Planned Pethood

March 19, 2024

Franklin County Humane Society Planned Pethood & Adoption Center (FCHS) is quite the intentional mouthful, but its wordy name explains it all. Humane care, advocating and offering planned pethood, and adopting out animals.

The nonprofit shelter and clinic located about 45 minutes east of Roanoke houses 198 animals (significantly more cats than dogs). It was formerly an extended rancher but has been converted into cat rooms and dog ‘dens’, adoption center, and vet clinic.

With the departure of their most recent directory, Anita, a trio of committed staff have stepped into the roles of co-directors. Jennifer, Cera, and Christina lead a staff of about fifteen in the adoption center and another five or six in the clinic area.

Weather permitting, during the day the dogs are moved to outdoor kennels where they can enjoy the fresh air, and they are rotated in groups through the expanded play space on the hillside behind the shelter. While we were visiting two committed volunteers who come every day to walk the dogs were taking a steady stream of dogs out to walk on the wooded trail behind the shelter.

Christina told us that pre-covid the average stay for many dogs was sometimes as short as a week, but since covid, the stays are much longer, at least a month, and there are three dogs who have been at the shelter for three years.

40-50 active fosters and volunteers help not just with dog walking, but all the shelter chores (dishes, playing with cats, working the reception area) and driving transports.

Until recently, a fulltime vet was employed in the clinic, which serves not just the shelter population, but the community, which helps fund the shelter. Currently, the clinic continues to operate with 4-5 part time vets.

The shelter is funded through donations, fundraising, and Purrfect Treasures, the organization’s store next door that sells upscale home furnishings and other donated items.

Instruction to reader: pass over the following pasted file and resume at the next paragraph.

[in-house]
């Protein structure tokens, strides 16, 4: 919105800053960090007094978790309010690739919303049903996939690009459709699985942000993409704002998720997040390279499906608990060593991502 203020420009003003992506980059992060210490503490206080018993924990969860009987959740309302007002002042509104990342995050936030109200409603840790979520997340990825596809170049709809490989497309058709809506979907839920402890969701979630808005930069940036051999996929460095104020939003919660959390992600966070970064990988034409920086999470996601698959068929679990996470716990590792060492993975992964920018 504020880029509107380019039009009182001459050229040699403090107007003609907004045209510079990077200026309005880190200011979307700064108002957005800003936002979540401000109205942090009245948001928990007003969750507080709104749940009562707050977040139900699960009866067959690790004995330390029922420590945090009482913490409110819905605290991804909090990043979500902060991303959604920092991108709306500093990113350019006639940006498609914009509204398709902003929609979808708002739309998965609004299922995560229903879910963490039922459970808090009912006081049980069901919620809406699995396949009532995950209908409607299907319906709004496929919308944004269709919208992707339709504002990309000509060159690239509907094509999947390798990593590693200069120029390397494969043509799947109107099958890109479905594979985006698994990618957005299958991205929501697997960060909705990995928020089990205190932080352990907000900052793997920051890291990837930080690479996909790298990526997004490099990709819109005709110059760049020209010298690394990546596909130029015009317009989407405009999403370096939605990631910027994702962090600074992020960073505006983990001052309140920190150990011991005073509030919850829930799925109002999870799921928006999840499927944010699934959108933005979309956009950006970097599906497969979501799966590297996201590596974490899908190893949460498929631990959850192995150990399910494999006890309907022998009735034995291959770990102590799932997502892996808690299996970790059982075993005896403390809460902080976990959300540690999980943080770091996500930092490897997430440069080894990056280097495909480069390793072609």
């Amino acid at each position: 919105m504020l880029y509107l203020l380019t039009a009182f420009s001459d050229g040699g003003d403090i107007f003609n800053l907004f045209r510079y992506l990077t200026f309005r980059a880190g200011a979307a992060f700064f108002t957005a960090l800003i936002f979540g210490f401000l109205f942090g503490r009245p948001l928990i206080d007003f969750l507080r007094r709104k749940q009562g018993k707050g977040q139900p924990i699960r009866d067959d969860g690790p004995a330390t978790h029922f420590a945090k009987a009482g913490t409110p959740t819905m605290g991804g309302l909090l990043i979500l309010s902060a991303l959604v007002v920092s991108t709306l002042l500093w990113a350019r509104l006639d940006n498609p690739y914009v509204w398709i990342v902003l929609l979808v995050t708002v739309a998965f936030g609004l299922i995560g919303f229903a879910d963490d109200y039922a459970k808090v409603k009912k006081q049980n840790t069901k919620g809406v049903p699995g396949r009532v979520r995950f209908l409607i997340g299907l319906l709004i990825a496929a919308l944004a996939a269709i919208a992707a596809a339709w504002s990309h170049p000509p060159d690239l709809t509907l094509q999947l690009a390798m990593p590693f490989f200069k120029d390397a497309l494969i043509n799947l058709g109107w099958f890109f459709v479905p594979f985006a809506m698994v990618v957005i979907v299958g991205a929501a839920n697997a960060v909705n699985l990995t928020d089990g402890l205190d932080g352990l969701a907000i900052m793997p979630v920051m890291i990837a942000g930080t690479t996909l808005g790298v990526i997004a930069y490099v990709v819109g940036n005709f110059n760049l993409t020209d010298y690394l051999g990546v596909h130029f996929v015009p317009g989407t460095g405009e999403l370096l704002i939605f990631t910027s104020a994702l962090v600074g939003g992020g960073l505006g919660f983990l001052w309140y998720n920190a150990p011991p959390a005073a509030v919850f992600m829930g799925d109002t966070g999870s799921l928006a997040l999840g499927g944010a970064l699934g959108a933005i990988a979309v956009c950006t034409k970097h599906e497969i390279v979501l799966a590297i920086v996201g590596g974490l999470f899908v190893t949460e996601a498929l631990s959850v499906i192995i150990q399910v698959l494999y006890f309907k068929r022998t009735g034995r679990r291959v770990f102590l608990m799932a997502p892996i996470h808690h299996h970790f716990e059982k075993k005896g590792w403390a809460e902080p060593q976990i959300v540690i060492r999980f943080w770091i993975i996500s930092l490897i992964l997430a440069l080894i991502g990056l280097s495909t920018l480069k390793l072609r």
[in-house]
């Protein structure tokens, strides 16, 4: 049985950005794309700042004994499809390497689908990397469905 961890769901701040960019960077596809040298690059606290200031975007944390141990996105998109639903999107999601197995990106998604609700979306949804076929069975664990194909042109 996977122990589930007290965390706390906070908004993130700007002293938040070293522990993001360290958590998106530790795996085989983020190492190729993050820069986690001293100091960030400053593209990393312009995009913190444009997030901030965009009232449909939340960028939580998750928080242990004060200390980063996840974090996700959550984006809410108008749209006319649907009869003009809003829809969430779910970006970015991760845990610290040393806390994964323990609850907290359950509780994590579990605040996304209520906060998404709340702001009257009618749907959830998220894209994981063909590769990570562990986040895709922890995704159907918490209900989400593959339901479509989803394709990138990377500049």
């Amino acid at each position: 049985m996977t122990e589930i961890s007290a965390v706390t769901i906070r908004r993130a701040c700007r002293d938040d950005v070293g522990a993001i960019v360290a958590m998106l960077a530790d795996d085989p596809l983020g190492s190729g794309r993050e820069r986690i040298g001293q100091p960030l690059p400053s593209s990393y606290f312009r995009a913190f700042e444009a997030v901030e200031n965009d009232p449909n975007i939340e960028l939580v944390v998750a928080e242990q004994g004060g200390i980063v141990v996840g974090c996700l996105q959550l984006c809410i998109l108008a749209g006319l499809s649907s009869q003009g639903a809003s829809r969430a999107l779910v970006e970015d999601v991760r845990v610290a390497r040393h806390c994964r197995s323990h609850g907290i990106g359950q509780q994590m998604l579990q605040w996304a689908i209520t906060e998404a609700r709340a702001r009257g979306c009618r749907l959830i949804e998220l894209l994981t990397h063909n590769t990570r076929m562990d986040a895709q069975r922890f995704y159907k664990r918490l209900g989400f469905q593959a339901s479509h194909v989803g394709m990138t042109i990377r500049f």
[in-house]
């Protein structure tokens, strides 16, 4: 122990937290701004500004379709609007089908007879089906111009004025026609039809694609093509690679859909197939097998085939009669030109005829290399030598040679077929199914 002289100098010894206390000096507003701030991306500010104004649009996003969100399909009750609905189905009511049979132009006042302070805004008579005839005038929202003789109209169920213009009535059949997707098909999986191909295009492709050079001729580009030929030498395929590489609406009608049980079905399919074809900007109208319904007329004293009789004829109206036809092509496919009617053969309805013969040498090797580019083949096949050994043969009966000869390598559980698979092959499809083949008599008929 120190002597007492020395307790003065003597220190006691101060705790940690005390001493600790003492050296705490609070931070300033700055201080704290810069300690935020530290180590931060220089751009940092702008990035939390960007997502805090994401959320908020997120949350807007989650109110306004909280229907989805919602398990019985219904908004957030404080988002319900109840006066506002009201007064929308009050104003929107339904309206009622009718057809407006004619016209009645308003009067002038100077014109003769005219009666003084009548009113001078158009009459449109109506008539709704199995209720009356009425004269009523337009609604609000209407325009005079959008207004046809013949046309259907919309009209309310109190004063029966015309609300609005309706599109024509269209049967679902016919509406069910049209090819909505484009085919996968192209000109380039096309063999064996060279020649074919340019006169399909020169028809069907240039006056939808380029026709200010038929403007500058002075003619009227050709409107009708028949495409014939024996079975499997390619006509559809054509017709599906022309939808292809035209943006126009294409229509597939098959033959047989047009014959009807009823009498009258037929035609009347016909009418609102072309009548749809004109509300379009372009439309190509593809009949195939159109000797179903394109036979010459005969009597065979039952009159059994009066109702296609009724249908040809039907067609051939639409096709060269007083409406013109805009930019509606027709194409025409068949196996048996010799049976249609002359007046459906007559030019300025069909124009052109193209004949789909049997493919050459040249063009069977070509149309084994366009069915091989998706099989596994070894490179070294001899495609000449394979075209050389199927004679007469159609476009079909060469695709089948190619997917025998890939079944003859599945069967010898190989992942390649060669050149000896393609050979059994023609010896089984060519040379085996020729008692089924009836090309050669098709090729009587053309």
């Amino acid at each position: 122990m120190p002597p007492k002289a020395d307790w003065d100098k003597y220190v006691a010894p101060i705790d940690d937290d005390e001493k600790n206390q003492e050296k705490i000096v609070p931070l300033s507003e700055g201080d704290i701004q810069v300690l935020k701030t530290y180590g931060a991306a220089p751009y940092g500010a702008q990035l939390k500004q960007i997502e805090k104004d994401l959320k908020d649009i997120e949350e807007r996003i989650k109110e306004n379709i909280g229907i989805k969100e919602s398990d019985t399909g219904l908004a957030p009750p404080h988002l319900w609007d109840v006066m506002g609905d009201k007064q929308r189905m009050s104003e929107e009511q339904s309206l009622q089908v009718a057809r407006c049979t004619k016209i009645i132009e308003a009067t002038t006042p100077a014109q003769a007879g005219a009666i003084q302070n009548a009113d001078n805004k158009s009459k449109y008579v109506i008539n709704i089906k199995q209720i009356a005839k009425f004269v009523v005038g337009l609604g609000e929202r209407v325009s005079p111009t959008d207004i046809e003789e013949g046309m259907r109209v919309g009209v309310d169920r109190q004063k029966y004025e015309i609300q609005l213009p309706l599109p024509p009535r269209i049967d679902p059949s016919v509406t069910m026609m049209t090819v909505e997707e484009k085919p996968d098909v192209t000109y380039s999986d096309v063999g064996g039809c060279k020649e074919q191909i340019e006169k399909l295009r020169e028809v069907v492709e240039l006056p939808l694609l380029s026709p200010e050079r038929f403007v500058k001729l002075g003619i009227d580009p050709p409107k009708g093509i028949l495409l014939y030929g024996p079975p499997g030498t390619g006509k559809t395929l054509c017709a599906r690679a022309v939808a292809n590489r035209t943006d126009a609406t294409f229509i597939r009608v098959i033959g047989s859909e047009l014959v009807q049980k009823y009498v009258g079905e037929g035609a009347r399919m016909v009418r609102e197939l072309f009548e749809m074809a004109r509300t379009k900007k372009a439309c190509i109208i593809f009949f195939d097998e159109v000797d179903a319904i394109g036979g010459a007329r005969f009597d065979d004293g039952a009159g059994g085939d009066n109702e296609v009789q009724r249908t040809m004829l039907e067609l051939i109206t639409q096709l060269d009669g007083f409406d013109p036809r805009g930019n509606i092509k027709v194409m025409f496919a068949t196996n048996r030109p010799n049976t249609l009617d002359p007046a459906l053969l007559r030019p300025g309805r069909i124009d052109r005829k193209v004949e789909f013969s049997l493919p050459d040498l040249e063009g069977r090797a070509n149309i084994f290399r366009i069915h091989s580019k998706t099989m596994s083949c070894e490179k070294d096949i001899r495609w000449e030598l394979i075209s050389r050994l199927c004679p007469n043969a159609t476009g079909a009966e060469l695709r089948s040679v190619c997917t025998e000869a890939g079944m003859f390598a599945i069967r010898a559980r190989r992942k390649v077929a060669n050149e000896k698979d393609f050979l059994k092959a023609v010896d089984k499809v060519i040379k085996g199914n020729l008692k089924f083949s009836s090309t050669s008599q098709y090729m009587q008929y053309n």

It’s clear that the emotional health of the animals is just as important as the physical health. Potential adopters and visitors are not allowed to walk through the kennels. Any visitors (including us) stir up and stress the dogs. Instead, there are pictures and descriptions of all the available dogs posted in the lobby (as well as dogs they would like to move to foster care). If a potential adopter wants to meet a dog, the staff will bring the dog out for them to take for a walk.

The shelter pulls dogs from their county animal control facility, plus many of the surrounding counties, helping them to avoid euthanizing for space.

This co-dependent system is found all over the country. Many municipal shelters achieve ‘no kill’ status only because of nonprofits like FCHS. I’m so grateful for these organizations, but I question the sustainability of this model. If our county facilities were given the budget, mission, veterinary access, and qualified staff, could they create a shelter that does not depend on rescues?

FCHS has made the most of every dollar they have. They’ve been able to take an old rancher house and convert it into an effective and efficient shelter. They support their community with their clinic, offering reasonably priced spay/neuter and vet care. They have engaged volunteers helping on every level from care to fundraising and advocacy. There is no reason why every municipal shelter can’t look like this place. It’s a matter of priorities, and to borrow from their name — planned pethood.